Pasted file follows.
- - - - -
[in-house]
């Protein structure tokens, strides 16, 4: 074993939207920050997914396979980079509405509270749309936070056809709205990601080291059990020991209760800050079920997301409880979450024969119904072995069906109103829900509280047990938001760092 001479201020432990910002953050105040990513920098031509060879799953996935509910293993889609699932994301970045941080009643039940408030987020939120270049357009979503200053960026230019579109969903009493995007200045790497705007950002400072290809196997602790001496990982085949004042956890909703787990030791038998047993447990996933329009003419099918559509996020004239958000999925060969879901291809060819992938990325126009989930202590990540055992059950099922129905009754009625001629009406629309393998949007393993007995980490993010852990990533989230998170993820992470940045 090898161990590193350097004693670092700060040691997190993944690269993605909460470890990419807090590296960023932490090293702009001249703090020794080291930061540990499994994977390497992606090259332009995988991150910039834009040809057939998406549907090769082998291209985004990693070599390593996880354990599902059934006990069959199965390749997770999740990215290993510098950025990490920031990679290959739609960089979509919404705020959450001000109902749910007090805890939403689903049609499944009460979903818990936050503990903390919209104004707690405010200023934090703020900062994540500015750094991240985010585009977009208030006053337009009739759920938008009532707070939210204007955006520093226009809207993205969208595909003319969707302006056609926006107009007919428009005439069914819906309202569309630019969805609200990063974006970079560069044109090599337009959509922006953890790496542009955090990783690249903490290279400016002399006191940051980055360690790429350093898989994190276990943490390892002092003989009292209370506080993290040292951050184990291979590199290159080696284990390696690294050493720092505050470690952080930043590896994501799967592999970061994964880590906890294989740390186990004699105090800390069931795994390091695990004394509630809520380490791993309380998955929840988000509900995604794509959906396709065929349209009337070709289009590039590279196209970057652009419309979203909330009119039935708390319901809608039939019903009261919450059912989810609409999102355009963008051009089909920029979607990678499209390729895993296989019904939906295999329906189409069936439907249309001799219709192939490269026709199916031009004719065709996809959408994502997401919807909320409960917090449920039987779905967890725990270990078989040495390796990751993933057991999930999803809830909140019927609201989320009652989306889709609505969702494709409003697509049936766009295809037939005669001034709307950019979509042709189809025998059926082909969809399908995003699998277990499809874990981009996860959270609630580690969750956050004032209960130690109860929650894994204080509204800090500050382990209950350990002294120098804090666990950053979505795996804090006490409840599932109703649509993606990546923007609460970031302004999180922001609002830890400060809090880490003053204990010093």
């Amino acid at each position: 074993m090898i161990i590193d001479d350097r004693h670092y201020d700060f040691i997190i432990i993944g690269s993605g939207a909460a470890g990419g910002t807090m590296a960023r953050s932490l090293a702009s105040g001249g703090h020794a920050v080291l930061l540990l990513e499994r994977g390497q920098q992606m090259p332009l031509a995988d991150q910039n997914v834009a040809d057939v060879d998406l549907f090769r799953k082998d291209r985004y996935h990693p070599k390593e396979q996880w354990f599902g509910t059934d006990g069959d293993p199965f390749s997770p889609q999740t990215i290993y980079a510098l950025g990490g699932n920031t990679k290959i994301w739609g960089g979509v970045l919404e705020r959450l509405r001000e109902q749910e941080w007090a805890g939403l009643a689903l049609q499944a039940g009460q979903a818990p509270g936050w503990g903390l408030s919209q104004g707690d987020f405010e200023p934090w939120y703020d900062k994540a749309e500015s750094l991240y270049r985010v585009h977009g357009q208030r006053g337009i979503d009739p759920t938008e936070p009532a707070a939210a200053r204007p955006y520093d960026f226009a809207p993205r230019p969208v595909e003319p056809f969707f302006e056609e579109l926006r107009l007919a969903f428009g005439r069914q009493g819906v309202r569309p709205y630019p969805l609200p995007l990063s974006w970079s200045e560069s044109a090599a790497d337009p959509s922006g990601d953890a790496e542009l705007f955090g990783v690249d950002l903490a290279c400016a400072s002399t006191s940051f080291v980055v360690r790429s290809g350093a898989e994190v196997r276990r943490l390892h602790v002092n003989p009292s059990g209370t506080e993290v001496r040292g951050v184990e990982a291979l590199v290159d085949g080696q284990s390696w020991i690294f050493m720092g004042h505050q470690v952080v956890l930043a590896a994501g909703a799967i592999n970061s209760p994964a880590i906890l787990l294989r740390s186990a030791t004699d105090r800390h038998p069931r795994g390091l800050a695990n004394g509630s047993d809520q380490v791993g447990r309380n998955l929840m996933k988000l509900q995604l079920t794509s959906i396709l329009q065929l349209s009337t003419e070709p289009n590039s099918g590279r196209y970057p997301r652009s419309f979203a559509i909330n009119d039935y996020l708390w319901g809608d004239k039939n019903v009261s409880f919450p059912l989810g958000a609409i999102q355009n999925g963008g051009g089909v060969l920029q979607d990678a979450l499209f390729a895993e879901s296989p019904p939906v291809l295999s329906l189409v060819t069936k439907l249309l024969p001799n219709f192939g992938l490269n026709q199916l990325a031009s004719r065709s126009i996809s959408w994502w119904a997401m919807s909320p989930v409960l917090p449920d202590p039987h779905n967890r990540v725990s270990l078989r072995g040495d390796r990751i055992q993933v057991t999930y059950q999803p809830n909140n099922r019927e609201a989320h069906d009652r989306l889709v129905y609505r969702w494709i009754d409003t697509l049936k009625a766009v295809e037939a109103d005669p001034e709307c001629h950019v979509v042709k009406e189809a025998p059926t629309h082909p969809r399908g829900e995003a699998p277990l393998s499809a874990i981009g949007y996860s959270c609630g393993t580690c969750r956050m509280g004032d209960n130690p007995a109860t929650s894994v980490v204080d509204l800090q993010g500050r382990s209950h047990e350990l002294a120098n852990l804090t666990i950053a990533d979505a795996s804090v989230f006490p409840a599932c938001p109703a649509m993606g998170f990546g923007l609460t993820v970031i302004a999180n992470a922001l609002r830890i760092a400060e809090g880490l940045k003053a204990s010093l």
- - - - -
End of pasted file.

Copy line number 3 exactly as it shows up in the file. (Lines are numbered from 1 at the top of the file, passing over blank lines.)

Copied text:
């Amino acid at each position: 074993m090898i161990i590193d001479d350097r004693h670092y201020d700060f040691i997190i432990i993944g690269s993605g939207a909460a470890g990419g910002t807090m590296a960023r953050s932490l090293a702009s105040g001249g703090h020794a920050v080291l930061l540990l990513e499994r994977g390497q920098q992606m090259p332009l031509a995988d991150q910039n997914v834009a040809d057939v060879d998406l549907f090769r799953k082998d291209r985004y996935h990693p070599k390593e396979q996880w354990f599902g509910t059934d006990g069959d293993p199965f390749s997770p889609q999740t990215i290993y980079a510098l950025g990490g699932n920031t990679k290959i994301w739609g960089g979509v970045l919404e705020r959450l509405r001000e109902q749910e941080w007090a805890g939403l009643a689903l049609q499944a039940g009460q979903a818990p509270g936050w503990g903390l408030s919209q104004g707690d987020f405010e200023p934090w939120y703020d900062k994540a749309e500015s750094l991240y270049r985010v585009h977009g357009q208030r006053g337009i979503d009739p759920t938008e936070p009532a707070a939210a200053r204007p955006y520093d960026f226009a809207p993205r230019p969208v595909e003319p056809f969707f302006e056609e579109l926006r107009l007919a969903f428009g005439r069914q009493g819906v309202r569309p709205y630019p969805l609200p995007l990063s974006w970079s200045e560069s044109a090599a790497d337009p959509s922006g990601d953890a790496e542009l705007f955090g990783v690249d950002l903490a290279c400016a400072s002399t006191s940051f080291v980055v360690r790429s290809g350093a898989e994190v196997r276990r943490l390892h602790v002092n003989p009292s059990g209370t506080e993290v001496r040292g951050v184990e990982a291979l590199v290159d085949g080696q284990s390696w020991i690294f050493m720092g004042h505050q470690v952080v956890l930043a590896a994501g909703a799967i592999n970061s209760p994964a880590i906890l787990l294989r740390s186990a030791t004699d105090r800390h038998p069931r795994g390091l800050a695990n004394g509630s047993d809520q380490v791993g447990r309380n998955l929840m996933k988000l509900q995604l079920t794509s959906i396709l329009q065929l349209s009337t003419e070709p289009n590039s099918g590279r196209y970057p997301r652009s419309f979203a559509i909330n009119d039935y996020l708390w319901g809608d004239k039939n019903v009261s409880f919450p059912l989810g958000a609409i999102q355009n999925g963008g051009g089909v060969l920029q979607d990678a979450l499209f390729a895993e879901s296989p019904p939906v291809l295999s329906l189409v060819t069936k439907l249309l024969p001799n219709f192939g992938l490269n026709q199916l990325a031009s004719r065709s126009i996809s959408w994502w119904a997401m919807s909320p989930v409960l917090p449920d202590p039987h779905n967890r990540v725990s270990l078989r072995g040495d390796r990751i055992q993933v057991t999930y059950q999803p809830n909140n099922r019927e609201a989320h069906d009652r989306l889709v129905y609505r969702w494709i009754d409003t697509l049936k009625a766009v295809e037939a109103d005669p001034e709307c001629h950019v979509v042709k009406e189809a025998p059926t629309h082909p969809r399908g829900e995003a699998p277990l393998s499809a874990i981009g949007y996860s959270c609630g393993t580690c969750r956050m509280g004032d209960n130690p007995a109860t929650s894994v980490v204080d509204l800090q993010g500050r382990s209950h047990e350990l002294a120098n852990l804090t666990i950053a990533d979505a795996s804090v989230f006490p409840a599932c938001p109703a649509m993606g998170f990546g923007l609460t993820v970031i302004a999180n992470a922001l609002r830890i760092a400060e809090g880490l940045k003053a204990s010093l």